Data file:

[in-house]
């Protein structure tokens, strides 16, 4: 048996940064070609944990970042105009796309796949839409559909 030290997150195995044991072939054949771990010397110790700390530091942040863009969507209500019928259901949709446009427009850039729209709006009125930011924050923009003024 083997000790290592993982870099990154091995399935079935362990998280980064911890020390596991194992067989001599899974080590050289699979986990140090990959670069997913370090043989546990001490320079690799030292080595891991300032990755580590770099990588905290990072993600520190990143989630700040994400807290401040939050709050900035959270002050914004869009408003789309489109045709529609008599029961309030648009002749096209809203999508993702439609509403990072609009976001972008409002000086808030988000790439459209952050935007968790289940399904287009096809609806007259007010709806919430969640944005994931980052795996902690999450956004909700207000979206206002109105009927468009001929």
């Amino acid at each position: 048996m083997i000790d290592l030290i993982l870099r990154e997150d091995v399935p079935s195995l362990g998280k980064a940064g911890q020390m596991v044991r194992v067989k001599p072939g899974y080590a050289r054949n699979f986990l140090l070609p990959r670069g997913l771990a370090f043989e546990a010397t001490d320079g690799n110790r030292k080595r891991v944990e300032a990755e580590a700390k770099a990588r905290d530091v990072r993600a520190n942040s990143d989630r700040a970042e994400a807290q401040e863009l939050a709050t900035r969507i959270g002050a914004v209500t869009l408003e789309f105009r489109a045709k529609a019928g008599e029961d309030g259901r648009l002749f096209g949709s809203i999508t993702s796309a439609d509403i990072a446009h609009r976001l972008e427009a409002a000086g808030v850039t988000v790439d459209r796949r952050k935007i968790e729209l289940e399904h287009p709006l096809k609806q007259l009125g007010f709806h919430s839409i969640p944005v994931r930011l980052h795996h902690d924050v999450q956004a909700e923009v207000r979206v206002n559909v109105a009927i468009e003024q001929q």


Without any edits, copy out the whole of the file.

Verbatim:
[in-house]
């Protein structure tokens, strides 16, 4: 048996940064070609944990970042105009796309796949839409559909 030290997150195995044991072939054949771990010397110790700390530091942040863009969507209500019928259901949709446009427009850039729209709006009125930011924050923009003024 083997000790290592993982870099990154091995399935079935362990998280980064911890020390596991194992067989001599899974080590050289699979986990140090990959670069997913370090043989546990001490320079690799030292080595891991300032990755580590770099990588905290990072993600520190990143989630700040994400807290401040939050709050900035959270002050914004869009408003789309489109045709529609008599029961309030648009002749096209809203999508993702439609509403990072609009976001972008409002000086808030988000790439459209952050935007968790289940399904287009096809609806007259007010709806919430969640944005994931980052795996902690999450956004909700207000979206206002109105009927468009001929």
């Amino acid at each position: 048996m083997i000790d290592l030290i993982l870099r990154e997150d091995v399935p079935s195995l362990g998280k980064a940064g911890q020390m596991v044991r194992v067989k001599p072939g899974y080590a050289r054949n699979f986990l140090l070609p990959r670069g997913l771990a370090f043989e546990a010397t001490d320079g690799n110790r030292k080595r891991v944990e300032a990755e580590a700390k770099a990588r905290d530091v990072r993600a520190n942040s990143d989630r700040a970042e994400a807290q401040e863009l939050a709050t900035r969507i959270g002050a914004v209500t869009l408003e789309f105009r489109a045709k529609a019928g008599e029961d309030g259901r648009l002749f096209g949709s809203i999508t993702s796309a439609d509403i990072a446009h609009r976001l972008e427009a409002a000086g808030v850039t988000v790439d459209r796949r952050k935007i968790e729209l289940e399904h287009p709006l096809k609806q007259l009125g007010f709806h919430s839409i969640p944005v994931r930011l980052h795996h902690d924050v999450q956004a909700e923009v207000r979206v206002n559909v109105a009927i468009e003024q001929q």